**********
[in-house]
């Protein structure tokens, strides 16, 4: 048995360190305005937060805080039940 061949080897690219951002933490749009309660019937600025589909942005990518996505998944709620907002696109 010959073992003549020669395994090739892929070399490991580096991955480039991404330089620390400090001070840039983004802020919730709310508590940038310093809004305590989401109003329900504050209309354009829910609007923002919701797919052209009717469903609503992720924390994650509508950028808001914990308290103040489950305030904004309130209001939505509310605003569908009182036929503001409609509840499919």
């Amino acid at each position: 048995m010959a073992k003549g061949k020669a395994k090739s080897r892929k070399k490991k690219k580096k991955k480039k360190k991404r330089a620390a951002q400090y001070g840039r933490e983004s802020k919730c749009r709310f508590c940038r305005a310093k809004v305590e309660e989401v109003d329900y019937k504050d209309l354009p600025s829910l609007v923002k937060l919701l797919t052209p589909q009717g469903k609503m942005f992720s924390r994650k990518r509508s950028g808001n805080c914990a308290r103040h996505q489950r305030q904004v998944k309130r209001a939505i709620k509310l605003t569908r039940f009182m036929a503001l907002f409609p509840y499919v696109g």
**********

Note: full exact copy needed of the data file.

[in-house]
């Protein structure tokens, strides 16, 4: 048995360190305005937060805080039940 061949080897690219951002933490749009309660019937600025589909942005990518996505998944709620907002696109 010959073992003549020669395994090739892929070399490991580096991955480039991404330089620390400090001070840039983004802020919730709310508590940038310093809004305590989401109003329900504050209309354009829910609007923002919701797919052209009717469903609503992720924390994650509508950028808001914990308290103040489950305030904004309130209001939505509310605003569908009182036929503001409609509840499919």
């Amino acid at each position: 048995m010959a073992k003549g061949k020669a395994k090739s080897r892929k070399k490991k690219k580096k991955k480039k360190k991404r330089a620390a951002q400090y001070g840039r933490e983004s802020k919730c749009r709310f508590c940038r305005a310093k809004v305590e309660e989401v109003d329900y019937k504050d209309l354009p600025s829910l609007v923002k937060l919701l797919t052209p589909q009717g469903k609503m942005f992720s924390r994650k990518r509508s950028g808001n805080c914990a308290r103040h996505q489950r305030q904004v998944k309130r209001a939505i709620k509310l605003t569908r039940f009182m036929a503001l907002f409609p509840y499919v696109g």